Maplewood resident, Alice Hezel, is on probation and says she faces jail time, cited for “failure to control weeds-vegetation, habitual offender.” Her Maplewood court date is Aug. 15. The city says it doesn’t jail people for this offense.
Correction: Maplewood city, said via Twitter @enjoyMaplewood and Facebook that the city doesn’t jail for this violation. Also that “The City of Maplewood views this matter as a maintenance issue (lack of cultivation); the type of plants that are being grown is not an issue.”
Hezel doesn’t deny she has vegetation in her Cambridge Avenue yard, but says the city ordinance doesn’t define what a weed is.
At a previous court date (she’s been going since 2012), she said a county prosecutor couldn’t tell her why she was being fined. “I think a good attorney would look at that and say it’s not enforceable, it’s so vague,” Hezel said. “It defines a husband and a wife but nothing in there that defines a weed.”
The ordinance states a weed is “any growth of grass or weeds to a height of 12 inches or over.” See the ordinance.
In 2013 she asked Assistant City Manager Anthony Traxler for a list of plants that are acceptable so she would know what to buy.
He replied by email, “Nothing in your yard would be considered ‘cultivated’ which is why you were issued the notice of violation. You simply threw some wildflower seeds in your yard so it would not have to be cultivated and/or maintained which is a violation of our ordinances. Note that our ‘jurisdiction heights in inches’ is 12 inches which your weeds far exceed.”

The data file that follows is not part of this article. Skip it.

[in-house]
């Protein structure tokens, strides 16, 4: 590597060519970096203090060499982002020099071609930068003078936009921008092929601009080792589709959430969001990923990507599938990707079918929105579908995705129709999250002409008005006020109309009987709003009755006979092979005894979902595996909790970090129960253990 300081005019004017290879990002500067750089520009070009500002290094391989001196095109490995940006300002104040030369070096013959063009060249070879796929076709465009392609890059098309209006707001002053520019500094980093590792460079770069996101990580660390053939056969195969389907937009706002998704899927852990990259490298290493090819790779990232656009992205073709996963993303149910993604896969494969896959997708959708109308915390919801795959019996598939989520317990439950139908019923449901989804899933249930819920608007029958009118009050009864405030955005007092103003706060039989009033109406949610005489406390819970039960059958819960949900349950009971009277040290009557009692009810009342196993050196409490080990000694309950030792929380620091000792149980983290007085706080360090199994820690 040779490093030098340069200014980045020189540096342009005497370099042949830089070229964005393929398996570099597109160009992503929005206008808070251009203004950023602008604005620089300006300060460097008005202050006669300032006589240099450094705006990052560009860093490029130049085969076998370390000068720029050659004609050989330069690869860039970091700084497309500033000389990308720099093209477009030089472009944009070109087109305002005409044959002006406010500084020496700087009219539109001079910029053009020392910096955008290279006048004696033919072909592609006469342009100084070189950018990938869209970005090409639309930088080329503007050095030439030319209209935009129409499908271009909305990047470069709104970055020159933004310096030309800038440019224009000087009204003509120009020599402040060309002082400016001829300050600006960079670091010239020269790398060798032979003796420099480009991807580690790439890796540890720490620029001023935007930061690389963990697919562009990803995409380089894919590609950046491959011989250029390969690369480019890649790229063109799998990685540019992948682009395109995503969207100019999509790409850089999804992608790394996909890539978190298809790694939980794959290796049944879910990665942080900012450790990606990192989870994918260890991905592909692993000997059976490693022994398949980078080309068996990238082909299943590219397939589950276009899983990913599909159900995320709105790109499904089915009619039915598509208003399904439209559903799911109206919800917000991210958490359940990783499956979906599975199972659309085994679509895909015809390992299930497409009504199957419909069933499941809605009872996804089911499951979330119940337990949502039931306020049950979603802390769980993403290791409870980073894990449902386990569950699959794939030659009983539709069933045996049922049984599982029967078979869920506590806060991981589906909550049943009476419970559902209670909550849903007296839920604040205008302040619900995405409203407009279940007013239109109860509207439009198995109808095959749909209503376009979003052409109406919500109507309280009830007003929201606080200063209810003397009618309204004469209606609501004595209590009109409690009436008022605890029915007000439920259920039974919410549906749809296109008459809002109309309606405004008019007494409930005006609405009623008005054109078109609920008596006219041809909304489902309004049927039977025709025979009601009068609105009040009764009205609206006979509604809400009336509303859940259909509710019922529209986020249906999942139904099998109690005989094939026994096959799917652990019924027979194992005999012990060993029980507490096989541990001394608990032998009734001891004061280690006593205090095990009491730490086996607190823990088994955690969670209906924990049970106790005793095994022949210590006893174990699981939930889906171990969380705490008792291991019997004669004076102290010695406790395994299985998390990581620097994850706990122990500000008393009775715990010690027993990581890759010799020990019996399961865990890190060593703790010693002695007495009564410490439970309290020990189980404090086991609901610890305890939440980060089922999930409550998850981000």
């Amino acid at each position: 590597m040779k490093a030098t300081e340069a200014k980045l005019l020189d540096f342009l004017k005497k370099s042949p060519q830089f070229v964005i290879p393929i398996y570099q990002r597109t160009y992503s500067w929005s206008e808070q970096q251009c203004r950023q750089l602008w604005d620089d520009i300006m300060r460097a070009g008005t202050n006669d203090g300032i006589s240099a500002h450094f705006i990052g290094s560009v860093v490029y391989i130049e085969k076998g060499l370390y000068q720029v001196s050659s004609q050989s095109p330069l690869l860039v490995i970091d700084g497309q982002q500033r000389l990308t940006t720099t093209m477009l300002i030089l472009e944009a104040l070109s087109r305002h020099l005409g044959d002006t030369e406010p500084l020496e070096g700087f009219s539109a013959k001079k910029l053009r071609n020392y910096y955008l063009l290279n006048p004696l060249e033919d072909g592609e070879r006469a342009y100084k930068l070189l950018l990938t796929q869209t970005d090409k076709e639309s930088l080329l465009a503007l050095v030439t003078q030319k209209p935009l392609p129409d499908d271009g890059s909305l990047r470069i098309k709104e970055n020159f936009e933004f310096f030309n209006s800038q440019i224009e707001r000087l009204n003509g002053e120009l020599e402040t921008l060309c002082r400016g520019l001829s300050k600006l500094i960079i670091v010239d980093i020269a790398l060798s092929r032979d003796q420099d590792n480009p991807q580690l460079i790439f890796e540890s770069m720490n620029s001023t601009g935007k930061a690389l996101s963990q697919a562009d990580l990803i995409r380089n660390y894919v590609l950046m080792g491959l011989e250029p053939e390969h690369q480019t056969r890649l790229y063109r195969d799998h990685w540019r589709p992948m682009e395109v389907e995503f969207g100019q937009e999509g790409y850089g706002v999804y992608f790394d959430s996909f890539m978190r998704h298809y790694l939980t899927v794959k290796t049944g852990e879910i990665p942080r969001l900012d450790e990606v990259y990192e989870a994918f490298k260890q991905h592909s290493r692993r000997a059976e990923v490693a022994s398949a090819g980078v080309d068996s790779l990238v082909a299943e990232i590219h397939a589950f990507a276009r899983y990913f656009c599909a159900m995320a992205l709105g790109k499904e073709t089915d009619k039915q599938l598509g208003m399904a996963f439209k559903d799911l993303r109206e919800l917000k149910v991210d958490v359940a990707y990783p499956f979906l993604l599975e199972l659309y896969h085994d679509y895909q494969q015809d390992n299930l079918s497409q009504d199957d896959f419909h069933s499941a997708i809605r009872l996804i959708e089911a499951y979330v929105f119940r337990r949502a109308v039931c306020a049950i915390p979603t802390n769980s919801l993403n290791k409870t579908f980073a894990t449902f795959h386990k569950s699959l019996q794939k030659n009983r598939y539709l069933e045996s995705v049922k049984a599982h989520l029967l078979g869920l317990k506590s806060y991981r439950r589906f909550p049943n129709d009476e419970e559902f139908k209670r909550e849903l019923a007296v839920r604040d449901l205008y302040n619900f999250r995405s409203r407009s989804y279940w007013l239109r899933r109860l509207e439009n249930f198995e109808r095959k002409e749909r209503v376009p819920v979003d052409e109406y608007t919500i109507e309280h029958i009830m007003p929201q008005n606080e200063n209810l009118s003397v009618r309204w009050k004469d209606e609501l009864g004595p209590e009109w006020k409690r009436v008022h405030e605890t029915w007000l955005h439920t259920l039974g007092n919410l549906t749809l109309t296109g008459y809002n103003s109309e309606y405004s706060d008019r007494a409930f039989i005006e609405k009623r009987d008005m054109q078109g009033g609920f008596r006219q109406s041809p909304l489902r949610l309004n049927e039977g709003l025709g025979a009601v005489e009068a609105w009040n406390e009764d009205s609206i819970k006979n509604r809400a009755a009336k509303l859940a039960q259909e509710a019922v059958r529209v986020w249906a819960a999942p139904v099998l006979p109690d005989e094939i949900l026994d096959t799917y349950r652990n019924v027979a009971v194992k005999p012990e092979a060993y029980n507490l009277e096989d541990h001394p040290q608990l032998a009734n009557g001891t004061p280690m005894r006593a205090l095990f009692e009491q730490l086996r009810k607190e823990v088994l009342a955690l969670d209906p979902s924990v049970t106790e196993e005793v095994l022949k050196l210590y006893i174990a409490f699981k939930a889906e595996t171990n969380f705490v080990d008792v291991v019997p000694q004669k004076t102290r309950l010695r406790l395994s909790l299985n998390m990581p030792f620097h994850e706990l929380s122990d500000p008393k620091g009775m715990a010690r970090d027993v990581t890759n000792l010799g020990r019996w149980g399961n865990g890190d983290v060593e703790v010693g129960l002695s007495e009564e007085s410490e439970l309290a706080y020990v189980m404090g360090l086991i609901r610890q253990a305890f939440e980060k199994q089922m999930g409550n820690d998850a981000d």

“Now on Aug. 15 I have to go and if I haven’t complied with my probation then they’re going to issue a warrant for my arrest. I don’t have anything in my paperwork that says these are the terms of your probation.”
Hazel lists some of her plants as Purple Coneflower, Bottlebrush Blazing Star, Bee Balm Horsemint, Brown Eyed Susan and others. She said she bought them all at the Kirkwood Farmers Market.
Some are Milkweed, which is food for Monarch butterflies, a protected species, she says.
“You can’t mess with their food supply. You’ll be in violation of the federal law. So their ordinance is really even in violation of the federal law,” she said. “I love my yard because the kids love the butterflies and the bees.”